In a world where bigger is better, engines with less than 400 inches are sometimes overshadowed. But in today's world of techno performance, a big dose of nitrous to a smaller motor can garner huge results. To learn just howmuch power we could gain with a medium-sized powerplant, we took a Dart block that was punched out and finish-honed at Smith Performance and Machine and packed it full of high-quality components including a completely balanced Lunati 377ci stroker kit, Brodix Track 1 M2 CNC heads, a Lunati solid-roller camshaft, a Brodix intake, and a Holley 950-cfm Ultra HP carburetor.
With this setup, the 377 easily spun to 7,500 rpm, producing 485 lb-ft at 5,800 rpm, but more importantly we achieved a neck-snapping 597 horses at 7,000 rpm. Of course we couldn't leave well enough alone and subjected the motor to a bit of juice. Utilizing a complete Nitrous Oxide Systems Big Shot kit, we installed the 175-horse jets to demonstrate how nitrous can affect the power curve. As expected, the torque jumped immediately to a massive 753 lb-ft of torque at 4,700 rpm and 830 hp at 7,200 rpm. Of course, this amount of torque is far more than most small tires can glue to the pavement. So in order to help control the ludicrous amount of power, we took it a step further by adding a progressive controller to the mix. This allows the end user to ramp up the nitrous at a slower rate. While these controllers have been proven, it's important to perform periodic maintenance on the solenoids to prevent failure--and nobody wants that. Read on to see how to add juice the right way.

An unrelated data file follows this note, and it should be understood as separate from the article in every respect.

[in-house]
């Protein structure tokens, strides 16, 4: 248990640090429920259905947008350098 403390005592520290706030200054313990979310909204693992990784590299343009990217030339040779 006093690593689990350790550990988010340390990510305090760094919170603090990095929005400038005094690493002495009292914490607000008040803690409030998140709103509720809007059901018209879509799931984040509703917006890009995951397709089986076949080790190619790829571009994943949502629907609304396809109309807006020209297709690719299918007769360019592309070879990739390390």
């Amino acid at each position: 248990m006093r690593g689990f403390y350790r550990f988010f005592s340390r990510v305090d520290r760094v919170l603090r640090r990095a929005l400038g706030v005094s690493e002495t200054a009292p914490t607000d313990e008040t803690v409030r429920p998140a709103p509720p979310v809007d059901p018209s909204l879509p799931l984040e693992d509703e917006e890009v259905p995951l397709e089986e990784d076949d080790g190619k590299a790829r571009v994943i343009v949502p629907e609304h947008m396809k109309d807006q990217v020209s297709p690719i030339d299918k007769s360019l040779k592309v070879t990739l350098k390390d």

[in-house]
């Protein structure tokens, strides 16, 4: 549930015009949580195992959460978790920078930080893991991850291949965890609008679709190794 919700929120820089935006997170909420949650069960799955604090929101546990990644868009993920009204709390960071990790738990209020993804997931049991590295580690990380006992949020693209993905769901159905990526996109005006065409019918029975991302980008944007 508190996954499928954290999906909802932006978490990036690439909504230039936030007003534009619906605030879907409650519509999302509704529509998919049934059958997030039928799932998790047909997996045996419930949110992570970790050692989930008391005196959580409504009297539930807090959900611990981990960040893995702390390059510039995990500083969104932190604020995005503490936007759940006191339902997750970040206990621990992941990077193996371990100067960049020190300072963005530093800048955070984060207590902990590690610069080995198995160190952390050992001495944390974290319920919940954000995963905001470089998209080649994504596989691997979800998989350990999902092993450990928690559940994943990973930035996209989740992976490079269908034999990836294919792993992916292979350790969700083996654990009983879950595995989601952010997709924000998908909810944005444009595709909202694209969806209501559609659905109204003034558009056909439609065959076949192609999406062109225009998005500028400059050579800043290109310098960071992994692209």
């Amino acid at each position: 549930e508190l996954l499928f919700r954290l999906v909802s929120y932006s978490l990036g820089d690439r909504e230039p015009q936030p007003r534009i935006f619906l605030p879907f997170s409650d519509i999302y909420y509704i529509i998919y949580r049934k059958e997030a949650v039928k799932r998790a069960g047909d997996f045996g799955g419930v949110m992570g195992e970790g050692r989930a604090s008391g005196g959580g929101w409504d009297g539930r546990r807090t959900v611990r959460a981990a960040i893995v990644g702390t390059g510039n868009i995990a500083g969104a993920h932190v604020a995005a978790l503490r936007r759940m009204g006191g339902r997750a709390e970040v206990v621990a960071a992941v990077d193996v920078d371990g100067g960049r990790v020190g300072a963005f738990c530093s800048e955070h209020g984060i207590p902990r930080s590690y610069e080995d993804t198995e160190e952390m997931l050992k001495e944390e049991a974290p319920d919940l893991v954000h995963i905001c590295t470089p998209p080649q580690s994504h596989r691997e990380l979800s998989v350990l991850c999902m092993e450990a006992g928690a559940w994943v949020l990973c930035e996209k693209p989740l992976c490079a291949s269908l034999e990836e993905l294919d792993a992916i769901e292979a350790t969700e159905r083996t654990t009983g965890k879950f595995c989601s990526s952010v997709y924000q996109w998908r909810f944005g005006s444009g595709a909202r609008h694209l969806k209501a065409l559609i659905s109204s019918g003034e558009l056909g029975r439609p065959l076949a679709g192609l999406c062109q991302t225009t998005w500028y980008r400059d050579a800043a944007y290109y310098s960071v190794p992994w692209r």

PLAY IT SAFEThis mini-progressive controller is capable of driving two stages with two independent ramps, has two outputs for timing retards and two separate rpm window switches, and can be triggered with most TPS or WOT switches. This gives you infinite adjustment to control the power as traction allows. Just remember to check the plungers after every event or once every 10 runs, just to be safe.